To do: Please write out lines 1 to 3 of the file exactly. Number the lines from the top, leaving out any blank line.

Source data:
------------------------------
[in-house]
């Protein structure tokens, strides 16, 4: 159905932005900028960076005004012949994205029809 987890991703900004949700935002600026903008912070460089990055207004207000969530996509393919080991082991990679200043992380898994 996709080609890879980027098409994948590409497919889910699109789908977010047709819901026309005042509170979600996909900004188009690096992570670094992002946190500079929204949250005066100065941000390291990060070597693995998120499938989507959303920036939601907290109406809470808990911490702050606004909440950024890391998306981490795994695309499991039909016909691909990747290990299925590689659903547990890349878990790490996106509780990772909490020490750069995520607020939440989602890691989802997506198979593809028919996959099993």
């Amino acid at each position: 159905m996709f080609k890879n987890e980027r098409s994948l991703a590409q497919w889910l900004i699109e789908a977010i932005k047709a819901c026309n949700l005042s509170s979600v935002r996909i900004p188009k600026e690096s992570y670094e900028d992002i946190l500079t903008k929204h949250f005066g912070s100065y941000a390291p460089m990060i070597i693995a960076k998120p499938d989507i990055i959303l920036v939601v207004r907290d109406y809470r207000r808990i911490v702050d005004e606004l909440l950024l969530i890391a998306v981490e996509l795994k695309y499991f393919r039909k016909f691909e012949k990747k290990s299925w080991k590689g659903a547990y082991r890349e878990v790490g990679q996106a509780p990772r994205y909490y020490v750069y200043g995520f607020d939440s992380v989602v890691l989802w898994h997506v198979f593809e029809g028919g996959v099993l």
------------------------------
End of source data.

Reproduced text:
[in-house]
């Protein structure tokens, strides 16, 4: 159905932005900028960076005004012949994205029809 987890991703900004949700935002600026903008912070460089990055207004207000969530996509393919080991082991990679200043992380898994 996709080609890879980027098409994948590409497919889910699109789908977010047709819901026309005042509170979600996909900004188009690096992570670094992002946190500079929204949250005066100065941000390291990060070597693995998120499938989507959303920036939601907290109406809470808990911490702050606004909440950024890391998306981490795994695309499991039909016909691909990747290990299925590689659903547990890349878990790490996106509780990772909490020490750069995520607020939440989602890691989802997506198979593809028919996959099993």
């Amino acid at each position: 159905m996709f080609k890879n987890e980027r098409s994948l991703a590409q497919w889910l900004i699109e789908a977010i932005k047709a819901c026309n949700l005042s509170s979600v935002r996909i900004p188009k600026e690096s992570y670094e900028d992002i946190l500079t903008k929204h949250f005066g912070s100065y941000a390291p460089m990060i070597i693995a960076k998120p499938d989507i990055i959303l920036v939601v207004r907290d109406y809470r207000r808990i911490v702050d005004e606004l909440l950024l969530i890391a998306v981490e996509l795994k695309y499991f393919r039909k016909f691909e012949k990747k290990s299925w080991k590689g659903a547990y082991r890349e878990v790490g990679q996106a509780p990772r994205y909490y020490v750069y200043g995520f607020d939440s992380v989602v890691l989802w898994h997506v198979f593809e029809g028919g996959v099993l």